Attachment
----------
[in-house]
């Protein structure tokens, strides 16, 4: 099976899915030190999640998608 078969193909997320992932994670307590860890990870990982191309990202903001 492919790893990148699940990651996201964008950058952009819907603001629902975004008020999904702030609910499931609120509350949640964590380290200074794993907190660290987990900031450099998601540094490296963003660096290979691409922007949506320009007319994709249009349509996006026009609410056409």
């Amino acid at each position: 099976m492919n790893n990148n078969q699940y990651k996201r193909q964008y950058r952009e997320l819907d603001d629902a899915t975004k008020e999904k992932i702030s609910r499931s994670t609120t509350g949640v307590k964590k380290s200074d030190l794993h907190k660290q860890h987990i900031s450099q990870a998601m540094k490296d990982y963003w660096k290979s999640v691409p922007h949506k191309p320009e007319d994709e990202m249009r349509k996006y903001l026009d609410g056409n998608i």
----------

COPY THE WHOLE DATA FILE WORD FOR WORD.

[in-house]
């Protein structure tokens, strides 16, 4: 099976899915030190999640998608 078969193909997320992932994670307590860890990870990982191309990202903001 492919790893990148699940990651996201964008950058952009819907603001629902975004008020999904702030609910499931609120509350949640964590380290200074794993907190660290987990900031450099998601540094490296963003660096290979691409922007949506320009007319994709249009349509996006026009609410056409």
């Amino acid at each position: 099976m492919n790893n990148n078969q699940y990651k996201r193909q964008y950058r952009e997320l819907d603001d629902a899915t975004k008020e999904k992932i702030s609910r499931s994670t609120t509350g949640v307590k964590k380290s200074d030190l794993h907190k660290q860890h987990i900031s450099q990870a998601m540094k490296d990982y963003w660096k290979s999640v691409p922007h949506k191309p320009e007319d994709e990202m249009r349509k996006y903001l026009d609410g056409n998608i």